View Full Version : Series Soft Top Visibility

02-16-2007, 02:12 PM
I have a IIa 88" with a soft top mounted, no side windows. I purchased it several months ago and just started driving it around. My biggest problem is with visibiliy. No matter how well I adjust the wing mirrors they don't do very well. When backing out of a parking space I can't see a bloody thing. Would door hinge mounted mirrors work better? I know that if I don't do something then it is just a matter of time until I hit something.
I am also having trouble cleaning the rear window. A clean towel with warm water and dish soap just smears the plastic. Is there a special type of soap to use?


Ted in Crockett

02-16-2007, 02:41 PM
Larger mirrors closer to the window will help somwhat. Rolling up the sides would also help :D As for cleaners, take your pick:


02-16-2007, 11:12 PM

I've added defender style mirrors to my 109 and they do help with visibility
as my soft top only has one clear window at the rear. You can stop by any autoparts store and look for 3-M Plastic Cleaner, Item # 3M-39017 roughly $10. This works very well for me...http://www.autogeek.net/3mplasclean.html

02-19-2007, 09:03 AM
I know that if I don't do something then it is just a matter of time until I hit something.

In 101 circles this is known as reversing by ear. Fortunately we have nice rubber tipped bumperettes to prevent crunching sheetmetal most of the time.

I improved the mirrors on my IIA hardtop by replacing the stock items with some of the 6 inch convex towing mirrors from Autozone/NAPA etc. that are designed to clamp onto the mirror arms of pickups towing RV's. They were dirt cheap, use the same clamping style as Rover mirrors and give an extremely wide angle view while keeping the authentic round mirror style. They work even better when mounted on the door.

Just another cheap alternative.

02-19-2007, 01:00 PM
Having a 109 ambulance I can barely see behind me when backing up and I have the big mirrors on the fenders and doors. In the Marines it was common practice to blow you horn twice before backing out, it gets the attention of people around you to what you are doing. Next I installed a industrial truck backup alarm, it gets most peoples attention, yes its annoying. I also park a bit further out in the parkig lot and plan my escape route before parking. Most importantly is just to backup slowly, I find backing up extremely slowly and studying your mirrors is the best solution besides all sounding devices.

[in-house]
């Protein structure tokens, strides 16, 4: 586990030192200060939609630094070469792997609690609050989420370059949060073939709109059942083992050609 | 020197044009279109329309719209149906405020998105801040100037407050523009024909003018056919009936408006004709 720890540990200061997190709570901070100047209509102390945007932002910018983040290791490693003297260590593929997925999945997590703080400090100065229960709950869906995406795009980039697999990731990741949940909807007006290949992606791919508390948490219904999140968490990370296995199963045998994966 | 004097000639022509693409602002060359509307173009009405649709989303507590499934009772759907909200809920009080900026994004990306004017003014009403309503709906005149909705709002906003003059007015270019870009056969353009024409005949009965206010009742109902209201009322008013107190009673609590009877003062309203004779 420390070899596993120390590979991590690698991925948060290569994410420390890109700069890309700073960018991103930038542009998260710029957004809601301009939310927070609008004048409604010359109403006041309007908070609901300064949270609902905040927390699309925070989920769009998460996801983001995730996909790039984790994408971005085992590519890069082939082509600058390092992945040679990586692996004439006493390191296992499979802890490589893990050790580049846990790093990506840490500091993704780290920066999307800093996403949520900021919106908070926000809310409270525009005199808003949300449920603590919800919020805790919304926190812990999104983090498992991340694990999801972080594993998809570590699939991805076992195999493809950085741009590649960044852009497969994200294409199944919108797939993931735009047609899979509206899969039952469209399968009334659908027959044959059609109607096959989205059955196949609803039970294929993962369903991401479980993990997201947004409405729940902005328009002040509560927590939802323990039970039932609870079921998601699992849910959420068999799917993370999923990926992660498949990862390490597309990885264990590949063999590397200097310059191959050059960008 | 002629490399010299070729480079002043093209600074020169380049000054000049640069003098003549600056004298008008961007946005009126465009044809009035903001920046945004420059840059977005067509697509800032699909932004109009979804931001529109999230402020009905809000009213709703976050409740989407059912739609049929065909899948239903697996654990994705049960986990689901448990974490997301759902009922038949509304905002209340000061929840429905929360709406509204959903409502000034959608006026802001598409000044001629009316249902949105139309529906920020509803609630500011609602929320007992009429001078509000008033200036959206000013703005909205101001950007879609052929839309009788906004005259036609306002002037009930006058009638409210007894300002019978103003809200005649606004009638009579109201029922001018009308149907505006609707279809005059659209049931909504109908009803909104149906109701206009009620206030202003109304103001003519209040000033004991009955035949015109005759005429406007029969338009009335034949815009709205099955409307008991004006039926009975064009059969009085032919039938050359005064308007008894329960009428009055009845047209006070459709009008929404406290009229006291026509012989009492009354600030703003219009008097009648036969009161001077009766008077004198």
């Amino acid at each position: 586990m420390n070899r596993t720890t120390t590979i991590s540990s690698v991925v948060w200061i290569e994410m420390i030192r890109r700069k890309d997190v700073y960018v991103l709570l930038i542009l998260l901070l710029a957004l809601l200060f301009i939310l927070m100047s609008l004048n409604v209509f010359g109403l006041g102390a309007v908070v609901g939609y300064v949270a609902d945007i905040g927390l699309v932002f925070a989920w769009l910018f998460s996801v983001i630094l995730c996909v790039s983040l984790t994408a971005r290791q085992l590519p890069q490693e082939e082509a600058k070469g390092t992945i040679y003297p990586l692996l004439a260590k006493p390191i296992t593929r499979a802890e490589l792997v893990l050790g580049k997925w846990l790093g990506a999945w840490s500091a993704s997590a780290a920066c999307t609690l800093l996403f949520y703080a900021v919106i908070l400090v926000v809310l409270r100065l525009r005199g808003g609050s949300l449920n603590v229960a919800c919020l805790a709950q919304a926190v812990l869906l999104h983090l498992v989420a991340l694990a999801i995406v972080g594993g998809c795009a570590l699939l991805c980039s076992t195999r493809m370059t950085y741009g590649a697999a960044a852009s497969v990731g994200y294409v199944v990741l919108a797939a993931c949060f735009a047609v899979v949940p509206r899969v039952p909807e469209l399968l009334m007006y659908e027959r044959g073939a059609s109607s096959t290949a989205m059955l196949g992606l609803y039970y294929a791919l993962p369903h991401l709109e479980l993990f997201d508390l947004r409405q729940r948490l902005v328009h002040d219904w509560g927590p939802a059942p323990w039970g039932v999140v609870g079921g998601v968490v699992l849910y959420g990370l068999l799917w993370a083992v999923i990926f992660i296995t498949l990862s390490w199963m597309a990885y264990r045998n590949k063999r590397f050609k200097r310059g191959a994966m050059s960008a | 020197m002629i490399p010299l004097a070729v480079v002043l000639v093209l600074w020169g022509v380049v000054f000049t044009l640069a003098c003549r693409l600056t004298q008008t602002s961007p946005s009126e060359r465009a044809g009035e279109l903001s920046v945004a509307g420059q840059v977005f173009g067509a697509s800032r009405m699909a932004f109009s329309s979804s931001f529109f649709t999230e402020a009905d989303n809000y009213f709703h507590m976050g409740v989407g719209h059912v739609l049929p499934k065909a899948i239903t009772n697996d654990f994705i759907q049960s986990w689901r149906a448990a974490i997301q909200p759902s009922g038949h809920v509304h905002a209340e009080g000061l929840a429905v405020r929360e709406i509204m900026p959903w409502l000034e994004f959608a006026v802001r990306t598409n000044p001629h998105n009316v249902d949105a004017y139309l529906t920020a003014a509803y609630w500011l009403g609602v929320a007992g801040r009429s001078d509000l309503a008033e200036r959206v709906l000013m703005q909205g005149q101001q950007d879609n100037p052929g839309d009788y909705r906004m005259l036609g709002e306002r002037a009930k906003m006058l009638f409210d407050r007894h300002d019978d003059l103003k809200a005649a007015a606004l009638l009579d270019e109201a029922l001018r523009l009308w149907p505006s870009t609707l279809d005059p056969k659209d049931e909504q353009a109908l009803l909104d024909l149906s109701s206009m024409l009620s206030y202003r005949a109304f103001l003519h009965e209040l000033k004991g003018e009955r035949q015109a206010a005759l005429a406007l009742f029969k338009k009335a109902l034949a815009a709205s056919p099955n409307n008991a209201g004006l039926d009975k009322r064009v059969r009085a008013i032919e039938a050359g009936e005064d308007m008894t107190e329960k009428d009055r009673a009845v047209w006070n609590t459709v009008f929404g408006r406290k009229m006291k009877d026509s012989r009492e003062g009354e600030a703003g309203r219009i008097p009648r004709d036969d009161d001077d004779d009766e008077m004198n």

On the plastic window front, think about replacing it as they normally have a limited life. Take the top to a good shop and have them install a new window of the best quality UV proof plastic. A good shop can also fix any problems with a soft top, before it becomes unrepairable.

BTW: Don't park in the spots closest to the stores, they are usually smaller, harder to park in because of angles and people near the front are usually in a hurry and aren't watching carefully.:eek:

02-19-2007, 02:37 PM
you guy's have reverse on yours?!

i too have the canvas hood but w/ the side windows. it's new so i'm not having too much trouble now. i have used straight bleach on a sponge (wrung out to avoid drips) to clean that brown tint that shows up on old vinyl windows. done this on my spitfire which is a vinyl top. i'd be careful doing it near canvas.

02-20-2007, 05:18 PM
I have a 109 truck cab with a 3/4 tilt and though backing isn't too bad. I find that I can't come up to a stop sign that I am going to turn right at while already starting to turn? I literally have to come up to the stop sign like I am going to go straight and then turn right otherwise I cannot see a bit of oncoming traffic!


02-23-2007, 01:41 AM
Hey Ted! I know your boy Greg...

My 109 now has a truck cab, but for years I had a full canvas on it. I hate the look of side windows so my tops have always been all-canvas. My side mirrors are the original small round heads, mounted on the fenders.